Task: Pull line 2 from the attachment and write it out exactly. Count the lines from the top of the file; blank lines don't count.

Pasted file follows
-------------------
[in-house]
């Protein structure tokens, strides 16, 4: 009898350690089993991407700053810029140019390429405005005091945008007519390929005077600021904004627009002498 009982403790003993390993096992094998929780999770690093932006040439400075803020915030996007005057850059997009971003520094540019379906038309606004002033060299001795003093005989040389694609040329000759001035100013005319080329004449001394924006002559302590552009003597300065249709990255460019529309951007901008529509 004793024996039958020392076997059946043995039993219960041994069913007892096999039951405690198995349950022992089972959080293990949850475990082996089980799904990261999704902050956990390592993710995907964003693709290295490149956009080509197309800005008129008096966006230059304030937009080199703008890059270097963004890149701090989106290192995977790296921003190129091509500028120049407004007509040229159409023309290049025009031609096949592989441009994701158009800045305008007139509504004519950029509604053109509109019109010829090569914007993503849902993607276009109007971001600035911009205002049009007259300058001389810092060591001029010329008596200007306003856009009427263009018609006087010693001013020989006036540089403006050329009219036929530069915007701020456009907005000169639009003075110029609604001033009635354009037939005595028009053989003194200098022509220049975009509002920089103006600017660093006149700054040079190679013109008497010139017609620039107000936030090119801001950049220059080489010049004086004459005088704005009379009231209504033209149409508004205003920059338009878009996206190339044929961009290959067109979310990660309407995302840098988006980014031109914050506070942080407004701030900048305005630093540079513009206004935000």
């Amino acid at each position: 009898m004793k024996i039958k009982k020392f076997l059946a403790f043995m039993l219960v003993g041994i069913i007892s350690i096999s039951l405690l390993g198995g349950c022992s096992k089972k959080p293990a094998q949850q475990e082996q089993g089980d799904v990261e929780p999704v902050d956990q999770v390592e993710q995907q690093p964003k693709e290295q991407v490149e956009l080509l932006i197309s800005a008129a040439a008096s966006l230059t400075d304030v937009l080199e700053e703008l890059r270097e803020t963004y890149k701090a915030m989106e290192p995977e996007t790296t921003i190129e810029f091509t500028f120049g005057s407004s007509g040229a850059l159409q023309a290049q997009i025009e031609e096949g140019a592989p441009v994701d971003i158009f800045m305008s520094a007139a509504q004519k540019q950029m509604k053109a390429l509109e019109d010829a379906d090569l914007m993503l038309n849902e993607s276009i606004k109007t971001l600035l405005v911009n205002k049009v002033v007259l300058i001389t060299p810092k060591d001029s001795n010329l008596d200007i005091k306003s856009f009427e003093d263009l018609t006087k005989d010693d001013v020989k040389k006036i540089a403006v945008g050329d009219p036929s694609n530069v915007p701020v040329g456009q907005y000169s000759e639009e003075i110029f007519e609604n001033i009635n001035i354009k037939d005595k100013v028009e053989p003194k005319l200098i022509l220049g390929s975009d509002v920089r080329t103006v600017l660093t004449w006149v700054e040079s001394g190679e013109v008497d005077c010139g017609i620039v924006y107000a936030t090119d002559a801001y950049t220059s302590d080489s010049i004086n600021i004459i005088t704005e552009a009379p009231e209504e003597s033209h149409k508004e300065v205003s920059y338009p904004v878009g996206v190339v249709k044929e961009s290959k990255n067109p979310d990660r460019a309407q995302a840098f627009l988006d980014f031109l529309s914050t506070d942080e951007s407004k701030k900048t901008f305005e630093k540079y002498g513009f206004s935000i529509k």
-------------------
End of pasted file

């Protein structure tokens, strides 16, 4: 009898350690089993991407700053810029140019390429405005005091945008007519390929005077600021904004627009002498 009982403790003993390993096992094998929780999770690093932006040439400075803020915030996007005057850059997009971003520094540019379906038309606004002033060299001795003093005989040389694609040329000759001035100013005319080329004449001394924006002559302590552009003597300065249709990255460019529309951007901008529509 004793024996039958020392076997059946043995039993219960041994069913007892096999039951405690198995349950022992089972959080293990949850475990082996089980799904990261999704902050956990390592993710995907964003693709290295490149956009080509197309800005008129008096966006230059304030937009080199703008890059270097963004890149701090989106290192995977790296921003190129091509500028120049407004007509040229159409023309290049025009031609096949592989441009994701158009800045305008007139509504004519950029509604053109509109019109010829090569914007993503849902993607276009109007971001600035911009205002049009007259300058001389810092060591001029010329008596200007306003856009009427263009018609006087010693001013020989006036540089403006050329009219036929530069915007701020456009907005000169639009003075110029609604001033009635354009037939005595028009053989003194200098022509220049975009509002920089103006600017660093006149700054040079190679013109008497010139017609620039107000936030090119801001950049220059080489010049004086004459005088704005009379009231209504033209149409508004205003920059338009878009996206190339044929961009290959067109979310990660309407995302840098988006980014031109914050506070942080407004701030900048305005630093540079513009206004935000």